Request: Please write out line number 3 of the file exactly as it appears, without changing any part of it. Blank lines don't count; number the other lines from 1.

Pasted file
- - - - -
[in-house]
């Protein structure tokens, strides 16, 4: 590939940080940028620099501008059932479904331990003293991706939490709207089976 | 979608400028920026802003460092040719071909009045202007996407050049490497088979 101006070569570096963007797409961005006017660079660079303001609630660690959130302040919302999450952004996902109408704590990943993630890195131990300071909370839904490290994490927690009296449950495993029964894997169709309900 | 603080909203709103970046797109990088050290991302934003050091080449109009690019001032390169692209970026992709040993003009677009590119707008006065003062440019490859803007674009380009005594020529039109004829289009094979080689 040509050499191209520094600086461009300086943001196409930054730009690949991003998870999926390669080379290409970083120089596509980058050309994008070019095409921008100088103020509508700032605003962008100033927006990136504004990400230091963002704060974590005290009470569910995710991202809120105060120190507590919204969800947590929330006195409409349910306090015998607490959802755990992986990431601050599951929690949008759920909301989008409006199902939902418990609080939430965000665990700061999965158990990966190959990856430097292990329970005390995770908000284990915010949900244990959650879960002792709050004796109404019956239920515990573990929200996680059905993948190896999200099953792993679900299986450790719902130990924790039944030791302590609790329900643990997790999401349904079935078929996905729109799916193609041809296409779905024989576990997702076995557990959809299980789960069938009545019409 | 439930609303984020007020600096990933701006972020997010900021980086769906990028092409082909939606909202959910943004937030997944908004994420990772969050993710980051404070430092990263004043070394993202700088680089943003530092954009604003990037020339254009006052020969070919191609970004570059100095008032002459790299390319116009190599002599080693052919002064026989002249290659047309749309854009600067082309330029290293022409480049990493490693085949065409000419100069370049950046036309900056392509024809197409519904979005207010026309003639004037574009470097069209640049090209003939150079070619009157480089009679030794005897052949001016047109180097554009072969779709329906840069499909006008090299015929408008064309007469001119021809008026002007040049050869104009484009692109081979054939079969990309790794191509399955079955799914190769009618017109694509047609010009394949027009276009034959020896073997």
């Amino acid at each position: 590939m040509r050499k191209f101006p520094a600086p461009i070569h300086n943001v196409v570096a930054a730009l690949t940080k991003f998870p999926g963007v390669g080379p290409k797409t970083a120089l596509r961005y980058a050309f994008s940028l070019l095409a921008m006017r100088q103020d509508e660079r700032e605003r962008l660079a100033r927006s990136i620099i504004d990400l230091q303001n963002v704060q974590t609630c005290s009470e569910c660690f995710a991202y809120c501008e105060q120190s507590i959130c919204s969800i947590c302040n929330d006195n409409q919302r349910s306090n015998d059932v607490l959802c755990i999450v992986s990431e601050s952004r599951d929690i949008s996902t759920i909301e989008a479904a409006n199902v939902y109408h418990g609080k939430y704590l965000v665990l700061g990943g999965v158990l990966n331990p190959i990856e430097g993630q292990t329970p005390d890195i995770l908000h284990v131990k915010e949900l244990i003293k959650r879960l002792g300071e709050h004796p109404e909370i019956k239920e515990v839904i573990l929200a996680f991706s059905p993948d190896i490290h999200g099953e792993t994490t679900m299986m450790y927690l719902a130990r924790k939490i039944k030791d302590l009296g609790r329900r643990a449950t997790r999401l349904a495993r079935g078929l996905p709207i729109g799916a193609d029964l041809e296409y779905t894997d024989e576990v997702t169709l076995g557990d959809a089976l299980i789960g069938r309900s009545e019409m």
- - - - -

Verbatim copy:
């Amino acid at each position: 590939m040509r050499k191209f101006p520094a600086p461009i070569h300086n943001v196409v570096a930054a730009l690949t940080k991003f998870p999926g963007v390669g080379p290409k797409t970083a120089l596509r961005y980058a050309f994008s940028l070019l095409a921008m006017r100088q103020d509508e660079r700032e605003r962008l660079a100033r927006s990136i620099i504004d990400l230091q303001n963002v704060q974590t609630c005290s009470e569910c660690f995710a991202y809120c501008e105060q120190s507590i959130c919204s969800i947590c302040n929330d006195n409409q919302r349910s306090n015998d059932v607490l959802c755990i999450v992986s990431e601050s952004r599951d929690i949008s996902t759920i909301e989008a479904a409006n199902v939902y109408h418990g609080k939430y704590l965000v665990l700061g990943g999965v158990l990966n331990p190959i990856e430097g993630q292990t329970p005390d890195i995770l908000h284990v131990k915010e949900l244990i003293k959650r879960l002792g300071e709050h004796p109404e909370i019956k239920e515990v839904i573990l929200a996680f991706s059905p993948d190896i490290h999200g099953e792993t994490t679900m299986m450790y927690l719902a130990r924790k939490i039944k030791d302590l009296g609790r329900r643990a449950t997790r999401l349904a495993r079935g078929l996905p709207i729109g799916a193609d029964l041809e296409y779905t894997d024989e576990v997702t169709l076995g557990d959809a089976l299980i789960g069938r309900s009545e019409m």